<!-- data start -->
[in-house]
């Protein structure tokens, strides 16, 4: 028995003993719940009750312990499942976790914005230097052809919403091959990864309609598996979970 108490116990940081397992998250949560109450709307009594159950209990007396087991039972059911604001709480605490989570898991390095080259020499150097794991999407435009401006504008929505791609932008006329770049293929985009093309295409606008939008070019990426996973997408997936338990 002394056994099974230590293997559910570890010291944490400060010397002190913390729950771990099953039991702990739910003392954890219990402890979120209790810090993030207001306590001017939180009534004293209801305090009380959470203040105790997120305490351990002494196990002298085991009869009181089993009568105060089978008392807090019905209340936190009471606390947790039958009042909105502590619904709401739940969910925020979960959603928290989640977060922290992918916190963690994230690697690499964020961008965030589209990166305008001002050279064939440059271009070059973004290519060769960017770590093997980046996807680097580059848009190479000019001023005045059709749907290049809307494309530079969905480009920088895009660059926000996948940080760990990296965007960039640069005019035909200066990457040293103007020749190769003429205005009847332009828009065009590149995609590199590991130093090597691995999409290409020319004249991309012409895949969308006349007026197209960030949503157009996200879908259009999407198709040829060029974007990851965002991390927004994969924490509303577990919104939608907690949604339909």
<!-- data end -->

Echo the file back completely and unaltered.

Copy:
[in-house]
């Protein structure tokens, strides 16, 4: 028995003993719940009750312990499942976790914005230097052809919403091959990864309609598996979970 108490116990940081397992998250949560109450709307009594159950209990007396087991039972059911604001709480605490989570898991390095080259020499150097794991999407435009401006504008929505791609932008006329770049293929985009093309295409606008939008070019990426996973997408997936338990 002394056994099974230590293997559910570890010291944490400060010397002190913390729950771990099953039991702990739910003392954890219990402890979120209790810090993030207001306590001017939180009534004293209801305090009380959470203040105790997120305490351990002494196990002298085991009869009181089993009568105060089978008392807090019905209340936190009471606390947790039958009042909105502590619904709401739940969910925020979960959603928290989640977060922290992918916190963690994230690697690499964020961008965030589209990166305008001002050279064939440059271009070059973004290519060769960017770590093997980046996807680097580059848009190479000019001023005045059709749907290049809307494309530079969905480009920088895009660059926000996948940080760990990296965007960039640069005019035909200066990457040293103007020749190769003429205005009847332009828009065009590149995609590199590991130093090597691995999409290409020319004249991309012409895949969308006349007026197209960030949503157009996200879908259009999407198709040829060029974007990851965002991390927004994969924490509303577990919104939608907690949604339909």